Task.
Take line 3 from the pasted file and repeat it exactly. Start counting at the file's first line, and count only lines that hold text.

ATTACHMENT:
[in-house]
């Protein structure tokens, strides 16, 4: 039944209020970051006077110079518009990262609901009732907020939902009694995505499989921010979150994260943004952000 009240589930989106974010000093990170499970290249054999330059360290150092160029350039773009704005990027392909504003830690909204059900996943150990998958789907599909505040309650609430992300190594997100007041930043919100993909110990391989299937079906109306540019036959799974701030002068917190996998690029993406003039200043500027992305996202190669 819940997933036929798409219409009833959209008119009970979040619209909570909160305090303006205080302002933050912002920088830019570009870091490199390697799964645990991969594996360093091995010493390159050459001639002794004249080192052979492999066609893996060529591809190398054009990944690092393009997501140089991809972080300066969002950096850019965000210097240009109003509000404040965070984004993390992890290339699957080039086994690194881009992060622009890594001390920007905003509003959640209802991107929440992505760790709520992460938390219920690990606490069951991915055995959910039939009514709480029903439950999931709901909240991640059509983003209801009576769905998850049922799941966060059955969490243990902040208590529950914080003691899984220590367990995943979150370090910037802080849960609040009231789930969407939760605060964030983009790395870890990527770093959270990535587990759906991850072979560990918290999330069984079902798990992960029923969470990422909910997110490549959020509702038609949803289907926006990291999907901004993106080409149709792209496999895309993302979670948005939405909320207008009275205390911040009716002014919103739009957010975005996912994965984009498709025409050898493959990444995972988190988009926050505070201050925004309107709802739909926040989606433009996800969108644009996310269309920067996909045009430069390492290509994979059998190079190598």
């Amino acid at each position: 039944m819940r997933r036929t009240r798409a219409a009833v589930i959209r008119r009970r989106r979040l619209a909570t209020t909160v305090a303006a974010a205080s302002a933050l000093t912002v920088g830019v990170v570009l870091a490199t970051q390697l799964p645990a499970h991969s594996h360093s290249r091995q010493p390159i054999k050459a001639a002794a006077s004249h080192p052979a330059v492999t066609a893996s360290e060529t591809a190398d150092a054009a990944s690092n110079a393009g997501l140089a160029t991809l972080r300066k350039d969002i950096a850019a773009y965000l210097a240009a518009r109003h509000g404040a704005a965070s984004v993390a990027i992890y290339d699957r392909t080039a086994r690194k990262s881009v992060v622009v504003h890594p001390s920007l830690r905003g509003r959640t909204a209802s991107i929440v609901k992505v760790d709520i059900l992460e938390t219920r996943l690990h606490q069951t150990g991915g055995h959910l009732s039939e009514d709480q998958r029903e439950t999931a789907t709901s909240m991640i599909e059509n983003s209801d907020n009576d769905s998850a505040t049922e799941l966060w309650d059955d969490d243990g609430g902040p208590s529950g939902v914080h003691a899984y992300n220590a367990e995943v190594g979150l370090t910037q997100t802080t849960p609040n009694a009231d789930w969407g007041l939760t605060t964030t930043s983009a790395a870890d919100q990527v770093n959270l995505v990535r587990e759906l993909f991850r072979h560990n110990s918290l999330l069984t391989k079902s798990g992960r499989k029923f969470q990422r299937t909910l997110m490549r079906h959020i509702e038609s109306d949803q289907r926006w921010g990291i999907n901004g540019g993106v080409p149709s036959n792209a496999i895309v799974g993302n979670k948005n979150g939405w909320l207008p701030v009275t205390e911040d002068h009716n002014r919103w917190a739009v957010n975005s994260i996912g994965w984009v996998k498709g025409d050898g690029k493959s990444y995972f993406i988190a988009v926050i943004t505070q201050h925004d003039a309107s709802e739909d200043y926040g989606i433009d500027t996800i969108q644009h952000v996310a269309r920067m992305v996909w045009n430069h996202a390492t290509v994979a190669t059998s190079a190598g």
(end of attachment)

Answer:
């Amino acid at each position: 039944m819940r997933r036929t009240r798409a219409a009833v589930i959209r008119r009970r989106r979040l619209a909570t209020t909160v305090a303006a974010a205080s302002a933050l000093t912002v920088g830019v990170v570009l870091a490199t970051q390697l799964p645990a499970h991969s594996h360093s290249r091995q010493p390159i054999k050459a001639a002794a006077s004249h080192p052979a330059v492999t066609a893996s360290e060529t591809a190398d150092a054009a990944s690092n110079a393009g997501l140089a160029t991809l972080r300066k350039d969002i950096a850019a773009y965000l210097a240009a518009r109003h509000g404040a704005a965070s984004v993390a990027i992890y290339d699957r392909t080039a086994r690194k990262s881009v992060v622009v504003h890594p001390s920007l830690r905003g509003r959640t909204a209802s991107i929440v609901k992505v760790d709520i059900l992460e938390t219920r996943l690990h606490q069951t150990g991915g055995h959910l009732s039939e009514d709480q998958r029903e439950t999931a789907t709901s909240m991640i599909e059509n983003s209801d907020n009576d769905s998850a505040t049922e799941l966060w309650d059955d969490d243990g609430g902040p208590s529950g939902v914080h003691a899984y992300n220590a367990e995943v190594g979150l370090t910037q997100t802080t849960p609040n009694a009231d789930w969407g007041l939760t605060t964030t930043s983009a790395a870890d919100q990527v770093n959270l995505v990535r587990e759906l993909f991850r072979h560990n110990s918290l999330l069984t391989k079902s798990g992960r499989k029923f969470q990422r299937t909910l997110m490549r079906h959020i509702e038609s109306d949803q289907r926006w921010g990291i999907n901004g540019g993106v080409p149709s036959n792209a496999i895309v799974g993302n979670k948005n979150g939405w909320l207008p701030v009275t205390e911040d002068h009716n002014r919103w917190a739009v957010n975005s994260i996912g994965w984009v996998k498709g025409d050898g690029k493959s990444y995972f993406i988190a988009v926050i943004t505070q201050h925004d003039a309107s709802e739909d200043y926040g989606i433009d500027t996800i969108q644009h952000v996310a269309r920067m992305v996909w045009n430069h996202a390492t290509v994979a190669t059998s190079a190598g």